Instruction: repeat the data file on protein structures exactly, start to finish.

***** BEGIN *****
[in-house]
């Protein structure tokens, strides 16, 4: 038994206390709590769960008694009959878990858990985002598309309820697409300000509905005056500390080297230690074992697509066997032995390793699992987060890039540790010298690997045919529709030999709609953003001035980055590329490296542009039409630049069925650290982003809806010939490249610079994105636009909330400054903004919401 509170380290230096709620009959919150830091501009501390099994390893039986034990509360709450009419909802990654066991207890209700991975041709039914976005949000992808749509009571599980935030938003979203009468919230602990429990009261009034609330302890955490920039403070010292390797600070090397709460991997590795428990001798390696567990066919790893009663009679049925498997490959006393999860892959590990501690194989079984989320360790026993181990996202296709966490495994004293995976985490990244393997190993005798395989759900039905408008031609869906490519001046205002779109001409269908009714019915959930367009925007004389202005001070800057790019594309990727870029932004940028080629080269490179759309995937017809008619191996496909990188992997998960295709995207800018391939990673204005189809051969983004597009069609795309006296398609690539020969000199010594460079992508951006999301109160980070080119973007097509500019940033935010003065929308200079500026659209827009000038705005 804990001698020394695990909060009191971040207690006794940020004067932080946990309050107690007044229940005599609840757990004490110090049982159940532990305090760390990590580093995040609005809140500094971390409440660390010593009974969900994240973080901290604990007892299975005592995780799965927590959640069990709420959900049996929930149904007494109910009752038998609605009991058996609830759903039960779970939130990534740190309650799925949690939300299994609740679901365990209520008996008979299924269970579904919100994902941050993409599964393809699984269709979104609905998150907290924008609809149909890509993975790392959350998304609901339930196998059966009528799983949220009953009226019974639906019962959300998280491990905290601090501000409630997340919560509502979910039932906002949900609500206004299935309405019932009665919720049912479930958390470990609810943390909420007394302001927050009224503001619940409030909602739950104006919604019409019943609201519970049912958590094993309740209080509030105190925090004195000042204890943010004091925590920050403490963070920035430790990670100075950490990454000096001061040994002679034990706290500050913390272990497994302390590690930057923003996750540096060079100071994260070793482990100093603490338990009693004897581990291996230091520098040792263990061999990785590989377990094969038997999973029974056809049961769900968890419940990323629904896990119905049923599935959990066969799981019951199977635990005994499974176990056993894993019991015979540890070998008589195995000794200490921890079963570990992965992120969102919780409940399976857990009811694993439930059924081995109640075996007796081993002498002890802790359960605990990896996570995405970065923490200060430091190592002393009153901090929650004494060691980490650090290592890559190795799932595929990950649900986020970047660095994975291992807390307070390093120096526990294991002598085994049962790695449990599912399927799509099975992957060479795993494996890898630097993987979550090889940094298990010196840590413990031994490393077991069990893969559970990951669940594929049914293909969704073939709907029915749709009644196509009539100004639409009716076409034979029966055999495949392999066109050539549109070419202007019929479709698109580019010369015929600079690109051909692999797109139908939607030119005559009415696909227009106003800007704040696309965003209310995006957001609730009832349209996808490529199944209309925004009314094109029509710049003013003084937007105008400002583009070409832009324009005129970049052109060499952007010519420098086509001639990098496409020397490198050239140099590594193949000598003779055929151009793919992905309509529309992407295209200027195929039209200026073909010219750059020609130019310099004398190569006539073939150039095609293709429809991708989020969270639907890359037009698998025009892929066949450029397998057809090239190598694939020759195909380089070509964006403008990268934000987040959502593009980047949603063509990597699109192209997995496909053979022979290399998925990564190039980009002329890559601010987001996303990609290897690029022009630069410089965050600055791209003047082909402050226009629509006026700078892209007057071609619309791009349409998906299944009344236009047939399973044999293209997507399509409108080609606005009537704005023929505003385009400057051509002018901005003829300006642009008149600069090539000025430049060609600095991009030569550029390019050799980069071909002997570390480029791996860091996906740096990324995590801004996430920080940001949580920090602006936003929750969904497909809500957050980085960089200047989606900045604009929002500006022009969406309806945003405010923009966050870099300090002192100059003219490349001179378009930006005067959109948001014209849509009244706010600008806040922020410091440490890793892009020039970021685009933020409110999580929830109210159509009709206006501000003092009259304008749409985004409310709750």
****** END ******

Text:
[in-house]
């Protein structure tokens, strides 16, 4: 038994206390709590769960008694009959878990858990985002598309309820697409300000509905005056500390080297230690074992697509066997032995390793699992987060890039540790010298690997045919529709030999709609953003001035980055590329490296542009039409630049069925650290982003809806010939490249610079994105636009909330400054903004919401 509170380290230096709620009959919150830091501009501390099994390893039986034990509360709450009419909802990654066991207890209700991975041709039914976005949000992808749509009571599980935030938003979203009468919230602990429990009261009034609330302890955490920039403070010292390797600070090397709460991997590795428990001798390696567990066919790893009663009679049925498997490959006393999860892959590990501690194989079984989320360790026993181990996202296709966490495994004293995976985490990244393997190993005798395989759900039905408008031609869906490519001046205002779109001409269908009714019915959930367009925007004389202005001070800057790019594309990727870029932004940028080629080269490179759309995937017809008619191996496909990188992997998960295709995207800018391939990673204005189809051969983004597009069609795309006296398609690539020969000199010594460079992508951006999301109160980070080119973007097509500019940033935010003065929308200079500026659209827009000038705005 804990001698020394695990909060009191971040207690006794940020004067932080946990309050107690007044229940005599609840757990004490110090049982159940532990305090760390990590580093995040609005809140500094971390409440660390010593009974969900994240973080901290604990007892299975005592995780799965927590959640069990709420959900049996929930149904007494109910009752038998609605009991058996609830759903039960779970939130990534740190309650799925949690939300299994609740679901365990209520008996008979299924269970579904919100994902941050993409599964393809699984269709979104609905998150907290924008609809149909890509993975790392959350998304609901339930196998059966009528799983949220009953009226019974639906019962959300998280491990905290601090501000409630997340919560509502979910039932906002949900609500206004299935309405019932009665919720049912479930958390470990609810943390909420007394302001927050009224503001619940409030909602739950104006919604019409019943609201519970049912958590094993309740209080509030105190925090004195000042204890943010004091925590920050403490963070920035430790990670100075950490990454000096001061040994002679034990706290500050913390272990497994302390590690930057923003996750540096060079100071994260070793482990100093603490338990009693004897581990291996230091520098040792263990061999990785590989377990094969038997999973029974056809049961769900968890419940990323629904896990119905049923599935959990066969799981019951199977635990005994499974176990056993894993019991015979540890070998008589195995000794200490921890079963570990992965992120969102919780409940399976857990009811694993439930059924081995109640075996007796081993002498002890802790359960605990990896996570995405970065923490200060430091190592002393009153901090929650004494060691980490650090290592890559190795799932595929990950649900986020970047660095994975291992807390307070390093120096526990294991002598085994049962790695449990599912399927799509099975992957060479795993494996890898630097993987979550090889940094298990010196840590413990031994490393077991069990893969559970990951669940594929049914293909969704073939709907029915749709009644196509009539100004639409009716076409034979029966055999495949392999066109050539549109070419202007019929479709698109580019010369015929600079690109051909692999797109139908939607030119005559009415696909227009106003800007704040696309965003209310995006957001609730009832349209996808490529199944209309925004009314094109029509710049003013003084937007105008400002583009070409832009324009005129970049052109060499952007010519420098086509001639990098496409020397490198050239140099590594193949000598003779055929151009793919992905309509529309992407295209200027195929039209200026073909010219750059020609130019310099004398190569006539073939150039095609293709429809991708989020969270639907890359037009698998025009892929066949450029397998057809090239190598694939020759195909380089070509964006403008990268934000987040959502593009980047949603063509990597699109192209997995496909053979022979290399998925990564190039980009002329890559601010987001996303990609290897690029022009630069410089965050600055791209003047082909402050226009629509006026700078892209007057071609619309791009349409998906299944009344236009047939399973044999293209997507399509409108080609606005009537704005023929505003385009400057051509002018901005003829300006642009008149600069090539000025430049060609600095991009030569550029390019050799980069071909002997570390480029791996860091996906740096990324995590801004996430920080940001949580920090602006936003929750969904497909809500957050980085960089200047989606900045604009929002500006022009969406309806945003405010923009966050870099300090002192100059003219490349001179378009930006005067959109948001014209849509009244706010600008806040922020410091440490890793892009020039970021685009933020409110999580929830109210159509009709206006501000003092009259304008749409985004409310709750």